This has proliferated mmW-based research in antennas, RF transceivers, and fabrication processes so that they are more readily integrated into user equipment. This all comes with the typical power (EIRP) and propagation requirements/considerations that are native to cellular components and networks. This has been particularly challenging considering the path loss at mmW frequencies—the high frequency signal attenuates greatly over distance causing the need for line-of-sight (LoS) links at close distances. Moreover, mmW frequency signals tend to scatter at an obstacle as opposed to its low frequency counterpart that can often diffract around an obstacle.
The uRLLC applications rely upon a highly synchronized network, at low-to-medium throughputs, with a very high device density. Table 1 shows some sample uRLLC scenarios, often in an industrial automation setting. However, public safety and medical applications are also required to have low latency and reliable communications. For instance, in a remote surgery application where a surgeon must be little time delay between the controller and equipment. This type of communications requires a dedicated backhaul backbone, low time errors in the synchronization path/clock chain from the primary reference time clock (PRTC) down to the telecom transparent clock (T-TC), with stringent end-to-end quality of service (QoS) goals.
The mMTC applications almost directly correspond to the proliferation of IoT devices in industry vertices from commercial to industrial. This is supported by the ever-growing presence of new IoT protocols and the marketplace for IoT development platforms, bringing previously unknown data to the cloud for complex analysis and feedback. The network for this type of communication does not have the bandwidth constraints of eMBB nor the stringent latency requirements of uRLLC, rather, strict battery life/node maintenance expectations along with coverage in the unconnected areas of the globe. Power saving protocols and energy harvesting techniques are used in these compact nodes with smart placement in order to ensure ideal connectivity along with OTA firmware updates for minimal maintenance after installation.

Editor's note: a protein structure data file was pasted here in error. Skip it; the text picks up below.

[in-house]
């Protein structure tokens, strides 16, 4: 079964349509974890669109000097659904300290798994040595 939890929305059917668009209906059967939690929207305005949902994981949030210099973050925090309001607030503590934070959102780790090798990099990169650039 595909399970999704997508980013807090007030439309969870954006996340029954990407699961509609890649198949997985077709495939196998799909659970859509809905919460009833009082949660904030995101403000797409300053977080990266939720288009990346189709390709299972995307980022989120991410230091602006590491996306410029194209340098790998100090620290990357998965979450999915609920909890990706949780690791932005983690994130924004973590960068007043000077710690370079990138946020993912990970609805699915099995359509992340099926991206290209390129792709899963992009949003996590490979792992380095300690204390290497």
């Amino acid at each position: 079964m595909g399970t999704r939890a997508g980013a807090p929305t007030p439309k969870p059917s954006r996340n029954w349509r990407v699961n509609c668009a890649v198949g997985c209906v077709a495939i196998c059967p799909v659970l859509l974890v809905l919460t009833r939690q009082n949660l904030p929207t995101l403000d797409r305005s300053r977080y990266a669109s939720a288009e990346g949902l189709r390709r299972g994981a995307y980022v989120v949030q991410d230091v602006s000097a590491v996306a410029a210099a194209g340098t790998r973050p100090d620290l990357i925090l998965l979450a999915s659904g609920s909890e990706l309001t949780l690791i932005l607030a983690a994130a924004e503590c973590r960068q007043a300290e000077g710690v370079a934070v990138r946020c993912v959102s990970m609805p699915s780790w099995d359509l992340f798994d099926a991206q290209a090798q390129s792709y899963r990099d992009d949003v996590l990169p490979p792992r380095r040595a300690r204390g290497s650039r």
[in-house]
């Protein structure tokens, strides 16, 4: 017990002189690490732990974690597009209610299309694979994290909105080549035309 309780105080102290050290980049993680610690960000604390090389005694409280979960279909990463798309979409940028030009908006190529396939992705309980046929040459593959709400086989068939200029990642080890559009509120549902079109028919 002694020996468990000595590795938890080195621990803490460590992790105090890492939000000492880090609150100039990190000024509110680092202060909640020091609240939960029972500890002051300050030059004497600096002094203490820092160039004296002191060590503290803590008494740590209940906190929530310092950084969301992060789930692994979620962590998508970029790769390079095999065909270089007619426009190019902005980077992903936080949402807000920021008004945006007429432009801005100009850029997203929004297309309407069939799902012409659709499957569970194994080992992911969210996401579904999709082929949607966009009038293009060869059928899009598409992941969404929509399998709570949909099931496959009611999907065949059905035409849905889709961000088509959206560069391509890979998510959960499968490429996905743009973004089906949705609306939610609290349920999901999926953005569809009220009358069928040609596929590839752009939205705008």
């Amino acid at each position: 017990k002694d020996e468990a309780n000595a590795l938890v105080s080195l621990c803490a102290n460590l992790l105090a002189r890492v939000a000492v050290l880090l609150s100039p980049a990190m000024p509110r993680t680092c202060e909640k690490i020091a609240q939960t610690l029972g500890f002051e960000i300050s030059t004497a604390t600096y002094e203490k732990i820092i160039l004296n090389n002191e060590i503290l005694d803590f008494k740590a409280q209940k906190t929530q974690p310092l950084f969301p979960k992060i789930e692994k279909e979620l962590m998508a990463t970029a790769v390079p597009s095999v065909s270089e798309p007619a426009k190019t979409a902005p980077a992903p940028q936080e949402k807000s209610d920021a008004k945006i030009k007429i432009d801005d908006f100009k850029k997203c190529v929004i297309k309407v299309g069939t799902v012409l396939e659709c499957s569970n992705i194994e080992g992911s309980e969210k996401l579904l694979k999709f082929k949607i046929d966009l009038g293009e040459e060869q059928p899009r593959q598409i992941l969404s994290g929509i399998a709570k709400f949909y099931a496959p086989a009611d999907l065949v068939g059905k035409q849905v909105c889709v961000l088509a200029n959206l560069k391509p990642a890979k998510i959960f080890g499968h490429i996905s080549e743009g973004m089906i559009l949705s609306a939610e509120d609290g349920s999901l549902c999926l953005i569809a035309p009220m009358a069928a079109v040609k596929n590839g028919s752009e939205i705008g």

The applications have a natural progression to more a ubiquitous virtual experience with AR/VR applications, tactile internet along with intensive predictive analysis/modeling via the proliferation of artificial intelligence (AI) processing within said devices. These push current technologies to the next level. The mixed reality (MR) experience uses 3D objects and AI to provide a seamless, immersive experience with a high integrity 6G connection.
An example of this would be holographic communications where conventional video conferences are augmented with a realistic projection for a three-dimensional image. The concept of connected robots and autonomous systems to provide basic services such as mail/package delivery also requires a high-fidelity wireless connection to enable the proper feedback necessary to control the destinations of such equipment.